Using filmmaker Wes Anderson’s focus on collecting as its organizing principle, Kornhaber approaches Anderson’s trademark style as the necessary product of the narrative and thematic concerns that define his work. The book covers Anderson’s entire oeuvre and includes an interview with the director.
Suri traces America’s disenchantment with our recent presidents to the inevitable mismatch between presidential promises and the structural limitations of the office. This book is essential reading for anyone trying to understand America’s fraught political climate.
Future-haunted and disaster-veering, Late Empire inhabits the complexities of the present moment. Staked at the troubled intersections of our public and private lives, these intimate and brutal poems expose a dailiness shaped by political absurdity and implicate a language disfigured by persistent war.
Hartigan’s ethnography of biodiversity research introduces readers to labs and gardens in Spain and Mexico where plant scientists grapple with the complexities of evolution and domestication, offering new ways of understanding racial thinking, historically and currently.
Following two previous works on the social impacts of anabolic steroids, Hoberman’s newest title details the scope and significance of the felony use of anabolic steroids in major urban police departments — a factor, he argues, that almost certainly contributes to the excessive violence in American policing.
Tackling one of today’s most timely issues from a broad, humanistic perspective, this book explores the emotional, ethical and aesthetic challenges of living under constant surveillance in post-9/11 American society.
This handbook presents a comprehensive view of the current theory and research surrounding political elites, which is now a pivotal subject for academic study and public discourse. In 40 chapters by leading scholars, the handbook focuses on theories about political elites, methods for studying them, their main structural and behavioral patterns worldwide, the differentiation and integration of political elite sectors, elite attributes and resources, and the dilemmas of political elites in this century.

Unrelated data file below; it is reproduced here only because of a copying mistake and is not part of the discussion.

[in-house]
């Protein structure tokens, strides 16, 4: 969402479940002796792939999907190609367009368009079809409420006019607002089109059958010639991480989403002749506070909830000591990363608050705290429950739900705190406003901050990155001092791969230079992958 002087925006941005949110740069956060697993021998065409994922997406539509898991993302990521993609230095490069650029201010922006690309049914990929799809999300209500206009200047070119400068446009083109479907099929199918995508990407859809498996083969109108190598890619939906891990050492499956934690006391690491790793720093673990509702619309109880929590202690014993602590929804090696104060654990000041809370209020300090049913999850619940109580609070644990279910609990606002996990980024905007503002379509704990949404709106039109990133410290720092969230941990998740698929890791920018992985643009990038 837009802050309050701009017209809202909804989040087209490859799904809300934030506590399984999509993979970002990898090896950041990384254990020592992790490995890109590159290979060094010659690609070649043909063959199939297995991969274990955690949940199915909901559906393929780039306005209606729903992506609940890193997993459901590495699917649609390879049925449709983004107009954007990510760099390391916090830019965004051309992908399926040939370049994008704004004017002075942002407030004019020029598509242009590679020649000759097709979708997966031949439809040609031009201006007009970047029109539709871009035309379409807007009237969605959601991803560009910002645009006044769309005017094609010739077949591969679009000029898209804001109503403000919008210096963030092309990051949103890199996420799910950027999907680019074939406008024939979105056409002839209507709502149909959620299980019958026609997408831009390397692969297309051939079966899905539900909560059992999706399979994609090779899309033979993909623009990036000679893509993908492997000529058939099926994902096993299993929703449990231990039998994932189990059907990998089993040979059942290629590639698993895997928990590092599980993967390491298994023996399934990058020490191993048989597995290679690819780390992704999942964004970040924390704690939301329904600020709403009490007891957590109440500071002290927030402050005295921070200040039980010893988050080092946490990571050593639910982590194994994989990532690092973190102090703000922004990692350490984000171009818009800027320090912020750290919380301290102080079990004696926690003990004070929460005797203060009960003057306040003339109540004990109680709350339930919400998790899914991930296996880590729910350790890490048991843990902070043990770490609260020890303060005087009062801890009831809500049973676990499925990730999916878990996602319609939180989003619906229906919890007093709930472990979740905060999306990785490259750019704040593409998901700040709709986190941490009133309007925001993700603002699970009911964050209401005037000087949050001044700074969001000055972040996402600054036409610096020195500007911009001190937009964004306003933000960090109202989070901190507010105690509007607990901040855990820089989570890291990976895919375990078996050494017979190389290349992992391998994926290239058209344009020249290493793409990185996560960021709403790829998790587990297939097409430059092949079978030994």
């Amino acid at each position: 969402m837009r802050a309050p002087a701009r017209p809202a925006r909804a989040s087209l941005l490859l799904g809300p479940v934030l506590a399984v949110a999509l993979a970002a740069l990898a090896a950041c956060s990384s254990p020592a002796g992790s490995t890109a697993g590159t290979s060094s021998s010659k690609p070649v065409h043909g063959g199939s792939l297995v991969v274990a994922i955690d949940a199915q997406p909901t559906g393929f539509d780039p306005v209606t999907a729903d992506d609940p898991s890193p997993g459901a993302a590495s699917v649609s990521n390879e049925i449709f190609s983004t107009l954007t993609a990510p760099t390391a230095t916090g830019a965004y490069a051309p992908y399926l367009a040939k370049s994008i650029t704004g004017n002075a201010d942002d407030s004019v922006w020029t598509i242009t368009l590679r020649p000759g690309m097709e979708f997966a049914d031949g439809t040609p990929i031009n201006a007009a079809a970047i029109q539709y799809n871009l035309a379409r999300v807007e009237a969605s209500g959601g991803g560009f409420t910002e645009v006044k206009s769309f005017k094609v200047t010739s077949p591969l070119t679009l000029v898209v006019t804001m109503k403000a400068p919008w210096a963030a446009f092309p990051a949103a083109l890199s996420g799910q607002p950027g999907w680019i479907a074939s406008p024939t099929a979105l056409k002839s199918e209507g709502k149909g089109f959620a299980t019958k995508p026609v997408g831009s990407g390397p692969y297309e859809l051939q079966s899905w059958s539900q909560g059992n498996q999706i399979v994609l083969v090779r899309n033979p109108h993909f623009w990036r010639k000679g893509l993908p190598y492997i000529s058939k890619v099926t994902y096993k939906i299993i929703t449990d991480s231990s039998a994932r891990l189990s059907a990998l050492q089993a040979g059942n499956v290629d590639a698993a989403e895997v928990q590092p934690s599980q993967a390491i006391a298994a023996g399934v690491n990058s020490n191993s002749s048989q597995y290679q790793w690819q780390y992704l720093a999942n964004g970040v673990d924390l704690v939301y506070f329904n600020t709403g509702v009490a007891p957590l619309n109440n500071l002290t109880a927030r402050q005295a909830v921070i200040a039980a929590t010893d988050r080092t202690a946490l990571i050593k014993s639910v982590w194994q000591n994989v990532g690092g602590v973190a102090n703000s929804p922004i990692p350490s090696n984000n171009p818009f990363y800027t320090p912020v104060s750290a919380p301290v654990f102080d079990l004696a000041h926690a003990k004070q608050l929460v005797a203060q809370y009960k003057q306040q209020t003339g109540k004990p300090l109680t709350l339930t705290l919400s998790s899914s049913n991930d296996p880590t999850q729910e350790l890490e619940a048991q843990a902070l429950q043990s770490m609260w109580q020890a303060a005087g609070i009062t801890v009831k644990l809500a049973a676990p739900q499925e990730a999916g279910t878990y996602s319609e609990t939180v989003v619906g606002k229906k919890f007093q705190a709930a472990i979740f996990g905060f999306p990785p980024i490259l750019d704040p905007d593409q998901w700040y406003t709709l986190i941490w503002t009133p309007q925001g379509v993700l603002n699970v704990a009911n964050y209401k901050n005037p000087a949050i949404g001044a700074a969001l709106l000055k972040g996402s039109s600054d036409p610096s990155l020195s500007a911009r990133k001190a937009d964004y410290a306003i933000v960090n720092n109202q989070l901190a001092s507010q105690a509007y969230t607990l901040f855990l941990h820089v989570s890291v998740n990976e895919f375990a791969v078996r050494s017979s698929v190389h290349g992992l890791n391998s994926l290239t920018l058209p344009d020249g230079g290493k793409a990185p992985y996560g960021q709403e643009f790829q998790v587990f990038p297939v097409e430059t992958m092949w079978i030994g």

Written by Deb Olin Unferth and illustrated by Elizabeth Haidle, I, Parrot is a graphic novel about a woman who loses custody of her son and will do anything to get him back.
American Tropics argues that the key scientific concepts and values embedded in the modern idea of biodiversity have historical roots in fieldwork in the circum-Caribbean. This book examines the emergence of biodiversity research and its relationship to the expansion of U.S. hegemony in the region during the 20th century.
Born a slave in Virginia in 1851 and raised in Texas — where she met her future husband, the Haymarket “martyr” Albert Parsons — Lucy Parsons was a fearless advocate of free speech, a champion of the working classes and one of the most prominent figures of African descent of her era.
Tulis and Mellow re-examine the losing side of American history to reveal how defeated candidates, failed presidencies and unpopular social movements eventually achieved success through the very mechanisms that caused their initial failures.
Immortality and the Body in the Age of Milton
Cambridge University Press, Feb. 2018
Edited by John Rumrich, professor, Department of English; and Stephen M. Fallon.
English Ph.D. alumni who contributed chapters to the collection: Greg Chaplin ’01, Greg Foran ’10, Louisa Hall ’14, David Harper ’12 and Dustin D. Stewart ’13.
Seventeenth-century England teemed with speculation about the body and its relation to the soul.
John Milton and contemporaries including John Donne, Margaret Cavendish, Francis Bacon, John Bunyan and Hester Pulter represented embodiment not as a drag on the immaterial soul or a source of embarrassment, but as the basis for heroic striving and the condition of transcendence.